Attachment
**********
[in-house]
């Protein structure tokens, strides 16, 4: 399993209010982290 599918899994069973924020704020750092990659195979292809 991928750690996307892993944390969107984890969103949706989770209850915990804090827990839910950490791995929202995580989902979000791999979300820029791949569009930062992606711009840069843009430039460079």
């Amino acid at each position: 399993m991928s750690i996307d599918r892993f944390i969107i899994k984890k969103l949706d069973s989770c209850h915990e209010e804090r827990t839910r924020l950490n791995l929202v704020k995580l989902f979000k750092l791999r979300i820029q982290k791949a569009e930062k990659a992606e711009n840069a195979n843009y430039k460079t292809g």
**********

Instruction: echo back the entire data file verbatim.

[in-house]
């Protein structure tokens, strides 16, 4: 399993209010982290 599918899994069973924020704020750092990659195979292809 991928750690996307892993944390969107984890969103949706989770209850915990804090827990839910950490791995929202995580989902979000791999979300820029791949569009930062992606711009840069843009430039460079």
């Amino acid at each position: 399993m991928s750690i996307d599918r892993f944390i969107i899994k984890k969103l949706d069973s989770c209850h915990e209010e804090r827990t839910r924020l950490n791995l929202v704020k995580l989902f979000k750092l791999r979300i820029q982290k791949a569009e930062k990659a992606e711009n840069a195979n843009y430039k460079t292809g």